Northwest Fly Fishing Magazine
Cowlitz River, WA
An Unlikely Fly Fishing Venue
by Mike Benbow
April? Great for chinook salmon that will tear your arm off. June? Summer steelhead are the main focus. August? It’s sea-run cutthroat and summer steelhead. September and October? Time for a true grand slam fishery featuring cutthroat and rainbow trout, summer steelhead and a massive run of coho salmon that is just getting started. December? Definitely winter steelhead. Lots of winter steelhead. In fact, nearly every year, the Cowlitz River produces more winter steelhead than any other river in Washington.
Truth is, it’s hard to pick a month at any time of year when there isn’t something exciting to fish for in the Cowlitz., which is formed by glacial streams on Mount Rainier and runs 133 miles to meet the Columbia River in southwest Washington.
“It’s consistently one of the best rivers I know of anywhere,” says Steve Buckner, who guides on the Cowlitz, in Alaska, and on the Olympic Peninsula. “Every single month there are fresh fish coming through.”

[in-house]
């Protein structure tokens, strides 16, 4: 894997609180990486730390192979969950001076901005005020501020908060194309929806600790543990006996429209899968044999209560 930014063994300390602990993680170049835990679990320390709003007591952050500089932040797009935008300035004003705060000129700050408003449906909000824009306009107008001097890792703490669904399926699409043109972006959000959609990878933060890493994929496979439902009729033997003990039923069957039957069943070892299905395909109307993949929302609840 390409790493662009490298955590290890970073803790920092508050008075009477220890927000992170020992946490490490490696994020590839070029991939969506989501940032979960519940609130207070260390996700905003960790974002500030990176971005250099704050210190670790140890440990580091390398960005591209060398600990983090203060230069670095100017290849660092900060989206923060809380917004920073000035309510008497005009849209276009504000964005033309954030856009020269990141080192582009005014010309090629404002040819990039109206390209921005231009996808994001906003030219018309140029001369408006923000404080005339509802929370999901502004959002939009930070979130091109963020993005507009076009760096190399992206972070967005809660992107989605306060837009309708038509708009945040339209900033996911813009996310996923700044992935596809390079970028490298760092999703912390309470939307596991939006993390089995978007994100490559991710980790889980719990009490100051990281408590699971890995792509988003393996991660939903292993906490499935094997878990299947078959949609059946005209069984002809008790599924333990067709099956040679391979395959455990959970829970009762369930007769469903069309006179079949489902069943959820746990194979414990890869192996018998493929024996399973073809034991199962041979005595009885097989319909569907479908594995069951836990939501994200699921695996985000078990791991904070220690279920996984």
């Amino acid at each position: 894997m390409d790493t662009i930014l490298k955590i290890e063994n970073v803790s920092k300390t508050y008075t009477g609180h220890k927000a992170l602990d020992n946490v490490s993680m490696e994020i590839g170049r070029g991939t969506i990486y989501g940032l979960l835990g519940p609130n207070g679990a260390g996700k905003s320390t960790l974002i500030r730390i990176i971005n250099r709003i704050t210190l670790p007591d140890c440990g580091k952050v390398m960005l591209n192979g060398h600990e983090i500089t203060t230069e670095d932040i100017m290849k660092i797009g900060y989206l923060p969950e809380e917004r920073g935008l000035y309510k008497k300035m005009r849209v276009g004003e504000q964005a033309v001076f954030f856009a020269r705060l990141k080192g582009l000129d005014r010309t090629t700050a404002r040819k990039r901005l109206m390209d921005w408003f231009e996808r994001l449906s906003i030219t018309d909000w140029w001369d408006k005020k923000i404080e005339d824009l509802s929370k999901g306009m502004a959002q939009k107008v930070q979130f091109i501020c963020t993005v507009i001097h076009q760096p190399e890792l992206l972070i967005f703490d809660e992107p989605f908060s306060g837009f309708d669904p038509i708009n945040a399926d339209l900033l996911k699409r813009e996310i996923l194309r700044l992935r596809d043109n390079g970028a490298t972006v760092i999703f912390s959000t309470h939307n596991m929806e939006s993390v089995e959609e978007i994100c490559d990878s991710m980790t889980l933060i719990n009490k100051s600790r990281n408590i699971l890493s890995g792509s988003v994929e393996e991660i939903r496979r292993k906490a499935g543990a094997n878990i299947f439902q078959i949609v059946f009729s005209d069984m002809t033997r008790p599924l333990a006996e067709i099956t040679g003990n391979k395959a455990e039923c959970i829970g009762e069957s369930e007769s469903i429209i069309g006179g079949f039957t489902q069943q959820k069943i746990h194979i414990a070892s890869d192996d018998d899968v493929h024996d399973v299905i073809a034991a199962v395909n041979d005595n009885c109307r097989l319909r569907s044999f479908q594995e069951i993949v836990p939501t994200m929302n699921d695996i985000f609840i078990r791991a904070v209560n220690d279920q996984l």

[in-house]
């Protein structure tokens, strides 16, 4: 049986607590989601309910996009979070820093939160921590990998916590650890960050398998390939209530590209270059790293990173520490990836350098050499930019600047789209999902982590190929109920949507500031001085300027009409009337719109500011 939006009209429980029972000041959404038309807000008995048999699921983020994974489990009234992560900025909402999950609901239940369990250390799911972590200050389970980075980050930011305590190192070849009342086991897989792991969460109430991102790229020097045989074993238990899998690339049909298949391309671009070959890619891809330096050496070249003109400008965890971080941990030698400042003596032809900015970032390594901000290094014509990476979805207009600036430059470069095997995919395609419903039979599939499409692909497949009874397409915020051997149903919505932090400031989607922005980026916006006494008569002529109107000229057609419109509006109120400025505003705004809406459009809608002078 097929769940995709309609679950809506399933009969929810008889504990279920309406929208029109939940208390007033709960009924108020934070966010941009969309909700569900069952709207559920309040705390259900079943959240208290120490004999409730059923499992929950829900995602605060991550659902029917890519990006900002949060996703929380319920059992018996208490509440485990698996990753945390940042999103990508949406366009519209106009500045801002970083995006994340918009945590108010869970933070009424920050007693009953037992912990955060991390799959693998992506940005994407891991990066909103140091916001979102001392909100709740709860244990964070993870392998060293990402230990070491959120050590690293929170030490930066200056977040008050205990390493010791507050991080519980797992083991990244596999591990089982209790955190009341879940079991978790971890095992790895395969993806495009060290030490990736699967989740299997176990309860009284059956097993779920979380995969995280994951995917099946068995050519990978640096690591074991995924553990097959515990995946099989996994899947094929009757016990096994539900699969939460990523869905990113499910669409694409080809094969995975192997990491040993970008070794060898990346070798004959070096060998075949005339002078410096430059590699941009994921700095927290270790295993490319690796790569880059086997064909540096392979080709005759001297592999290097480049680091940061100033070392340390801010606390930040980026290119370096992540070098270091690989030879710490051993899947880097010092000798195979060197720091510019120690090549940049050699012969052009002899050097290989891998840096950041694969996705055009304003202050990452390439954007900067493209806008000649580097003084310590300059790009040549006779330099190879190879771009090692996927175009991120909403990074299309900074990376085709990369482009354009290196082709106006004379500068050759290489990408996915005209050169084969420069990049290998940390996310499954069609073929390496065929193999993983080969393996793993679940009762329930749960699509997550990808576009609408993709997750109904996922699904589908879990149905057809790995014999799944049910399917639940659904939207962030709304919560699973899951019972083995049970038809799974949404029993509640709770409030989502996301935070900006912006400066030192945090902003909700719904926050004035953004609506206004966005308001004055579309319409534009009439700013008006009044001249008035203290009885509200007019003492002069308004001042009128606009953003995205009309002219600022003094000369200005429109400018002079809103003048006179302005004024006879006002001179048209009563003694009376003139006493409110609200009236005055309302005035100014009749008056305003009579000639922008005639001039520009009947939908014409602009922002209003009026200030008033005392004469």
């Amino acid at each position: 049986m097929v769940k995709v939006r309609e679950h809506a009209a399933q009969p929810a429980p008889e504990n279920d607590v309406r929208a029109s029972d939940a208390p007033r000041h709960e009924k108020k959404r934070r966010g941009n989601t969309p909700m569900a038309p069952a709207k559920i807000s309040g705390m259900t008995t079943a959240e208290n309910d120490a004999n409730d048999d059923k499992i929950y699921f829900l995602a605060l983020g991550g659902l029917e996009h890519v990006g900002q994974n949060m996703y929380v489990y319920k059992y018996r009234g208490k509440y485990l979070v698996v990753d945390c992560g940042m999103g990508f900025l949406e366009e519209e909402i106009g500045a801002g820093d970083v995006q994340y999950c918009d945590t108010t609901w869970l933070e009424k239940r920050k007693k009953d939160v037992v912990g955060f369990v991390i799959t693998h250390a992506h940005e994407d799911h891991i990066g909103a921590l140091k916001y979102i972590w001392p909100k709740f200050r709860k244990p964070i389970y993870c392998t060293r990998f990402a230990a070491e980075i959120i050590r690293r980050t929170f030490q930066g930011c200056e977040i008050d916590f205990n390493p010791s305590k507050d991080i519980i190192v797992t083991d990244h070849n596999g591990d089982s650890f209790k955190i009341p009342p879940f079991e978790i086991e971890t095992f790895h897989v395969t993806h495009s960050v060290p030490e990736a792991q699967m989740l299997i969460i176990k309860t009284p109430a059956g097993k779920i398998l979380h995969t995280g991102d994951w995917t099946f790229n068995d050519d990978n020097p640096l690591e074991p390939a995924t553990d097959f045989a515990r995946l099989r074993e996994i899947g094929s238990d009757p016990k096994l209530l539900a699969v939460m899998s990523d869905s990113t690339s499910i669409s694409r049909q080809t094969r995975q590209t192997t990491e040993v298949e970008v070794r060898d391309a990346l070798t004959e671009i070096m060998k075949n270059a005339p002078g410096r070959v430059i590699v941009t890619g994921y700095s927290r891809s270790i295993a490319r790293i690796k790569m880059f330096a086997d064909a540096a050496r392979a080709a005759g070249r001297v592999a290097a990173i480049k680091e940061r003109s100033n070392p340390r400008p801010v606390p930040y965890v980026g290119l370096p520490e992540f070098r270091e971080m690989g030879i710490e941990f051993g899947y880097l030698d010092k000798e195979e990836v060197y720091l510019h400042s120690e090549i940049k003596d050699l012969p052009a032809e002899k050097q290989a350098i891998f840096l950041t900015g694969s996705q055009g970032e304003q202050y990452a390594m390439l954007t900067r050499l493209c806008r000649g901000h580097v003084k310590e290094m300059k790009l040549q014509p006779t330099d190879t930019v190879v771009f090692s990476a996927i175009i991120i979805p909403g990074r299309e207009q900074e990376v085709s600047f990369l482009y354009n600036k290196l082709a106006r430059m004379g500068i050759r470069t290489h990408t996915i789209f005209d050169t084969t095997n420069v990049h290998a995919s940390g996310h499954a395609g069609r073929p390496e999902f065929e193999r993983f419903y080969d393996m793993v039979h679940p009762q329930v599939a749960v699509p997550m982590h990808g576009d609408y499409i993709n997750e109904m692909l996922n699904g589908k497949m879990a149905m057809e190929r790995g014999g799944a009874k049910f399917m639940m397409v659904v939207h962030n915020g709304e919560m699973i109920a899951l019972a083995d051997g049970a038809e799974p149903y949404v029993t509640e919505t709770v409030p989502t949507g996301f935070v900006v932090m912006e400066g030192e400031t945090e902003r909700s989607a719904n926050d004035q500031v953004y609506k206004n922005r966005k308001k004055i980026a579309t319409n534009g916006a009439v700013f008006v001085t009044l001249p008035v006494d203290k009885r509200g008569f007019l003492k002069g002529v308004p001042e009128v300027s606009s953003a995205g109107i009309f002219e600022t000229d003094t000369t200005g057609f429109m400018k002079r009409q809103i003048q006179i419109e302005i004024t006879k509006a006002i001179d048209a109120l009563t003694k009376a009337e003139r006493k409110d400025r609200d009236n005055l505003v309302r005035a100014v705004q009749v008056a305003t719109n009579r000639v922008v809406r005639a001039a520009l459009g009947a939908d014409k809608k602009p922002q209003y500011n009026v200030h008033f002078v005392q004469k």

Yet despite such high praise and a sterling reputation as a fish producer, the Cowlitz remains a bit of a fly-fishing enigma.
Filled with fish and offering some fine fly water, the Cowlitz hosts relatively few fly fishers for most of the year. While an awesome run of sea-run cutthroat draws fly anglers to the Cowlitz in late summer, few remain to cast over this river during the balance of the year. The Cowlitz draws plenty of anglers, but they are mostly gear fishers who jam up at the hatchery stretches where the fish are concentrated.
Dylan Rose of Seattle, who has guided clients on the river as well as fished it a lot for fun, thinks the location may be part of the reason that the Cowlitz hasn’t caught on with fly fishers. “The big thing about the river is that people think it’s too far,” says Rose, talking about the fly-fishing enclaves of Seattle and Portland. yet the Cowlitz is only one and a half hours from Seattle and one from Portland.